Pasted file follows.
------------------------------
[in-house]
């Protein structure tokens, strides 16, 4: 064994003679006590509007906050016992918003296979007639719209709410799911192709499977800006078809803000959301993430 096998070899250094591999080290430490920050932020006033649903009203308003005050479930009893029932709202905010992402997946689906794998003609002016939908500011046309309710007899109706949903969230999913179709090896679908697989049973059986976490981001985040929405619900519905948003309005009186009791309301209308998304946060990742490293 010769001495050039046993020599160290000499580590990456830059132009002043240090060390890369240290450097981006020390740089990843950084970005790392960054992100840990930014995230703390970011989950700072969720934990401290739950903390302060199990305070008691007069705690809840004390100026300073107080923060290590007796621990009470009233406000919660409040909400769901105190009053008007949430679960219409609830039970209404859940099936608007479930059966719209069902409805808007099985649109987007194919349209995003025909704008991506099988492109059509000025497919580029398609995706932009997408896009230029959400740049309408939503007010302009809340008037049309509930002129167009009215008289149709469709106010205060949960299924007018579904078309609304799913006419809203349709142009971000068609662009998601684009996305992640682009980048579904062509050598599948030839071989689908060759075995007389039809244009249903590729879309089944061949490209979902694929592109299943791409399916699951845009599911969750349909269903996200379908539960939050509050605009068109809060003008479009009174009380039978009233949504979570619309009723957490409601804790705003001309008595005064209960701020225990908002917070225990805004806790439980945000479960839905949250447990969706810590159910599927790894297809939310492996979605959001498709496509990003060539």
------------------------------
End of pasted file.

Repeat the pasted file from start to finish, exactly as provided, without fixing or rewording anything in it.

[in-house]
């Protein structure tokens, strides 16, 4: 064994003679006590509007906050016992918003296979007639719209709410799911192709499977800006078809803000959301993430 096998070899250094591999080290430490920050932020006033649903009203308003005050479930009893029932709202905010992402997946689906794998003609002016939908500011046309309710007899109706949903969230999913179709090896679908697989049973059986976490981001985040929405619900519905948003309005009186009791309301209308998304946060990742490293 010769001495050039046993020599160290000499580590990456830059132009002043240090060390890369240290450097981006020390740089990843950084970005790392960054992100840990930014995230703390970011989950700072969720934990401290739950903390302060199990305070008691007069705690809840004390100026300073107080923060290590007796621990009470009233406000919660409040909400769901105190009053008007949430679960219409609830039970209404859940099936608007479930059966719209069902409805808007099985649109987007194919349209995003025909704008991506099988492109059509000025497919580029398609995706932009997408896009230029959400740049309408939503007010302009809340008037049309509930002129167009009215008289149709469709106010205060949960299924007018579904078309609304799913006419809203349709142009971000068609662009998601684009996305992640682009980048579904062509050598599948030839071989689908060759075995007389039809244009249903590729879309089944061949490209979902694929592109299943791409399916699951845009599911969750349909269903996200379908539960939050509050605009068109809060003008479009009174009380039978009233949504979570619309009723957490409601804790705003001309008595005064209960701020225990908002917070225990805004806790439980945000479960839905949250447990969706810590159910599927790894297809939310492996979605959001498709496509990003060539």